The get-together will occur at the Inland Northwest Wildlife Council‘s headquarters, 6116 N. Market St., at 6:30 p.m., Tuesday, January 11.

According to Wanda Clifford, INWC executive director, it will be open to club members and the general public.

Anderson is expected to take questions.

A WDFW spokesman says that the director as well as Deputy Director Joe Stohr often meet with Washington’s outdoor clubs. INWC is among the state’s oldest sportsman’s groups; it was founded in 1951.

$1,000 Reward Offered For Info On Nehalem Elk Poaching

A pair of vehicles from the Portland area may be key to figuring out whomever illegally slaying a 3×3 bull elk near Nehalem just before Thanksgiving.

Oregon State Police Trooper Clint Galusha believes that four Hispanic male adults associated with a dark blue full-sized Hummer and a newer model gray or silver Ford three-quarter ton crew cab pickup were involved in killing and wasting the animal off of Lost Creek Road.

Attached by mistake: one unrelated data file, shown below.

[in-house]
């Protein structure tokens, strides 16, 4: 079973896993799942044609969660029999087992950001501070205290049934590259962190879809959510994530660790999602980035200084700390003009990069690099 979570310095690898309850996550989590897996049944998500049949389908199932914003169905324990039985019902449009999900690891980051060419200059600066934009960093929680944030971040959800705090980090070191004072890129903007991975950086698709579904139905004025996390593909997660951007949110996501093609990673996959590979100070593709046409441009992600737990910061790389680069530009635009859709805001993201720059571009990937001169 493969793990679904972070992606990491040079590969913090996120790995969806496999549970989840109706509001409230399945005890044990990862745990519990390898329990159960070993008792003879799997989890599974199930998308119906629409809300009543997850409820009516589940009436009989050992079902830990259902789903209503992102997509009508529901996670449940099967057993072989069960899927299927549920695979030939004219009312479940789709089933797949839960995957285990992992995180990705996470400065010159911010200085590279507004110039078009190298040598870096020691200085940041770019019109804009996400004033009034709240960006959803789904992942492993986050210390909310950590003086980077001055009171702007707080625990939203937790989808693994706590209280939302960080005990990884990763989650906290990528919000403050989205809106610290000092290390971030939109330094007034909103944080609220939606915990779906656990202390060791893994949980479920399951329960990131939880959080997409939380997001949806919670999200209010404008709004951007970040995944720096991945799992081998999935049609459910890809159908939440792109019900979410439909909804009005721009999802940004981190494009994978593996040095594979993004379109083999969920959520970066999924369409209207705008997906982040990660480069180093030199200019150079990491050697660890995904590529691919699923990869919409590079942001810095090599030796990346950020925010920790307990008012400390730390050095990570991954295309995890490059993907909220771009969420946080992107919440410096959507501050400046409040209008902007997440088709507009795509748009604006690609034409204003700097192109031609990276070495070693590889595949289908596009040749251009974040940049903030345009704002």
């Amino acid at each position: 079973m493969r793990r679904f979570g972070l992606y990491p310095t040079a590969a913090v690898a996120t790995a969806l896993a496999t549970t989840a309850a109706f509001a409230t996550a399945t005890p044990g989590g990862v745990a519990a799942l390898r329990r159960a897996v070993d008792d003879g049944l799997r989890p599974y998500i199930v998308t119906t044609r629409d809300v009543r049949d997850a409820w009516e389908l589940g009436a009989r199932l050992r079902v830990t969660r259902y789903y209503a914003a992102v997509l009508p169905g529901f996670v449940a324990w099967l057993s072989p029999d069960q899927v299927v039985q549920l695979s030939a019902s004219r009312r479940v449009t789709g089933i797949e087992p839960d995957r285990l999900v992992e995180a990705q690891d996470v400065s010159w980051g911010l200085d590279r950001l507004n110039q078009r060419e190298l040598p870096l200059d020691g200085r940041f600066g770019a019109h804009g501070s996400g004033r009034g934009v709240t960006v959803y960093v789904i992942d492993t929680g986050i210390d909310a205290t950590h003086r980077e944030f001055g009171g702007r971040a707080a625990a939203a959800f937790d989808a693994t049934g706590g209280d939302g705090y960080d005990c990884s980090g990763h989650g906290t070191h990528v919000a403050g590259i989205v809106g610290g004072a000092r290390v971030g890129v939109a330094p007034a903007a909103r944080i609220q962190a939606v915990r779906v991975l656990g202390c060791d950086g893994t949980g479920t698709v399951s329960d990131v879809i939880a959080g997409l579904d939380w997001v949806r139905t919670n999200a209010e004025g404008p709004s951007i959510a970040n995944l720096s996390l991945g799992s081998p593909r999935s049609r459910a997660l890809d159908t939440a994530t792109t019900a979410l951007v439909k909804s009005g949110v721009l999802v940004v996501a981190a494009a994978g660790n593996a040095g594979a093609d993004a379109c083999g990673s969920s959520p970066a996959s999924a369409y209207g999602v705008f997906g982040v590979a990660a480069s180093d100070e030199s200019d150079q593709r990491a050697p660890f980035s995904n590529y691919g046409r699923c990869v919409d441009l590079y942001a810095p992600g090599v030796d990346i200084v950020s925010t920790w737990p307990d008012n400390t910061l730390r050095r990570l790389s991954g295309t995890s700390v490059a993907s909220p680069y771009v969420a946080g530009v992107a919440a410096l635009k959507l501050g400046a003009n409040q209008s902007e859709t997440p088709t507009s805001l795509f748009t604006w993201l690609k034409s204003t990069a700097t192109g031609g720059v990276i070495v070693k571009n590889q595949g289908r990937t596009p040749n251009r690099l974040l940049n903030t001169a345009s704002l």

It was found near the bottom of a clearcut.

POACHED ELK, LOST CREEK ROAD NEAR NEHALEM, ORE. (OSP)

Though the incident occurred during the second Coast rifle elk season, the hunt in that area was only open for spike bulls.

OSP was unable to salvage any meat from the carcass.

The Oregon Hunter’s Association in is offering a $1,000.00 reward for information leading to an arrest and conviction of the person(s) responsible for this crime.

Anyone with information on the case is being urged to call the OSP Turn in Poacher (TIP) line at 1-800-452-7888 or Galusha at (503) 815-3314.

November saw several other elk-poaching incidents on the North Coast, including the deaths of three near the Clatsop and Columbia County line and three more along the Trask River as well as the shooting of a spike in the Wilson River drainage.